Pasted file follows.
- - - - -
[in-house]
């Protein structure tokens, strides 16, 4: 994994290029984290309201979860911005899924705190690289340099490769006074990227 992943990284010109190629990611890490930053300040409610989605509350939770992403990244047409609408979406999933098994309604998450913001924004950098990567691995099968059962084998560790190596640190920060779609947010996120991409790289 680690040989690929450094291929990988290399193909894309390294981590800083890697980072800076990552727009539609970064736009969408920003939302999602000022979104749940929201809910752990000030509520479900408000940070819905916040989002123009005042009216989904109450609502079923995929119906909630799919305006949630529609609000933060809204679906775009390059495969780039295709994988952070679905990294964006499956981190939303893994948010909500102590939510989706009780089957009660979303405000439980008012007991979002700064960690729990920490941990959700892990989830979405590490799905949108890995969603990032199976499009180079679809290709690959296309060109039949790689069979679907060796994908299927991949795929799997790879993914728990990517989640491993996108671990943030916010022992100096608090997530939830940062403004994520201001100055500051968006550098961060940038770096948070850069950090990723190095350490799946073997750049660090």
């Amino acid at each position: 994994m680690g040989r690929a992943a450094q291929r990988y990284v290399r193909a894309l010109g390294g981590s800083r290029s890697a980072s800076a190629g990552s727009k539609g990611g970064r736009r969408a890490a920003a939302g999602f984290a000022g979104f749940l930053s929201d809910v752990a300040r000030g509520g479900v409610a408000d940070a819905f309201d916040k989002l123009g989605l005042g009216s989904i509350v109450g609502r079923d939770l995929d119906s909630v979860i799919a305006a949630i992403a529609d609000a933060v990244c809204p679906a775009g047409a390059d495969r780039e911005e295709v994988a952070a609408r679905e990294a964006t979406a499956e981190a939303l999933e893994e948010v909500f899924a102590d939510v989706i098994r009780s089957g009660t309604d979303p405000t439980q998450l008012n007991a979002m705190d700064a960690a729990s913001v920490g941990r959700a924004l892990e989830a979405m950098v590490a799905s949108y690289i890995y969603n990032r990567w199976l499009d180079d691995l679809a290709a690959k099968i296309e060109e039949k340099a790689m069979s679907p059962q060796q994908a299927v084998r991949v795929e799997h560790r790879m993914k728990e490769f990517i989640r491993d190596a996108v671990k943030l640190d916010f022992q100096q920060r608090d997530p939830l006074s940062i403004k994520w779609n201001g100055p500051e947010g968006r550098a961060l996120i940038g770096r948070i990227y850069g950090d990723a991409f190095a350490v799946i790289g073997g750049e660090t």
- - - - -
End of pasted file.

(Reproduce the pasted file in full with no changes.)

[in-house]
């Protein structure tokens, strides 16, 4: 994994290029984290309201979860911005899924705190690289340099490769006074990227 992943990284010109190629990611890490930053300040409610989605509350939770992403990244047409609408979406999933098994309604998450913001924004950098990567691995099968059962084998560790190596640190920060779609947010996120991409790289 680690040989690929450094291929990988290399193909894309390294981590800083890697980072800076990552727009539609970064736009969408920003939302999602000022979104749940929201809910752990000030509520479900408000940070819905916040989002123009005042009216989904109450609502079923995929119906909630799919305006949630529609609000933060809204679906775009390059495969780039295709994988952070679905990294964006499956981190939303893994948010909500102590939510989706009780089957009660979303405000439980008012007991979002700064960690729990920490941990959700892990989830979405590490799905949108890995969603990032199976499009180079679809290709690959296309060109039949790689069979679907060796994908299927991949795929799997790879993914728990990517989640491993996108671990943030916010022992100096608090997530939830940062403004994520201001100055500051968006550098961060940038770096948070850069950090990723190095350490799946073997750049660090």
């Amino acid at each position: 994994m680690g040989r690929a992943a450094q291929r990988y990284v290399r193909a894309l010109g390294g981590s800083r290029s890697a980072s800076a190629g990552s727009k539609g990611g970064r736009r969408a890490a920003a939302g999602f984290a000022g979104f749940l930053s929201d809910v752990a300040r000030g509520g479900v409610a408000d940070a819905f309201d916040k989002l123009g989605l005042g009216s989904i509350v109450g609502r079923d939770l995929d119906s909630v979860i799919a305006a949630i992403a529609d609000a933060v990244c809204p679906a775009g047409a390059d495969r780039e911005e295709v994988a952070a609408r679905e990294a964006t979406a499956e981190a939303l999933e893994e948010v909500f899924a102590d939510v989706i098994r009780s089957g009660t309604d979303p405000t439980q998450l008012n007991a979002m705190d700064a960690a729990s913001v920490g941990r959700a924004l892990e989830a979405m950098v590490a799905s949108y690289i890995y969603n990032r990567w199976l499009d180079d691995l679809a290709a690959k099968i296309e060109e039949k340099a790689m069979s679907p059962q060796q994908a299927v084998r991949v795929e799997h560790r790879m993914k728990e490769f990517i989640r491993d190596a996108v671990k943030l640190d916010f022992q100096q920060r608090d997530p939830l006074s940062i403004k994520w779609n201001g100055p500051e947010g968006r550098a961060l996120i940038g770096r948070i990227y850069g950090d990723a991409f190095a350490v799946i790289g073997g750049e660090t």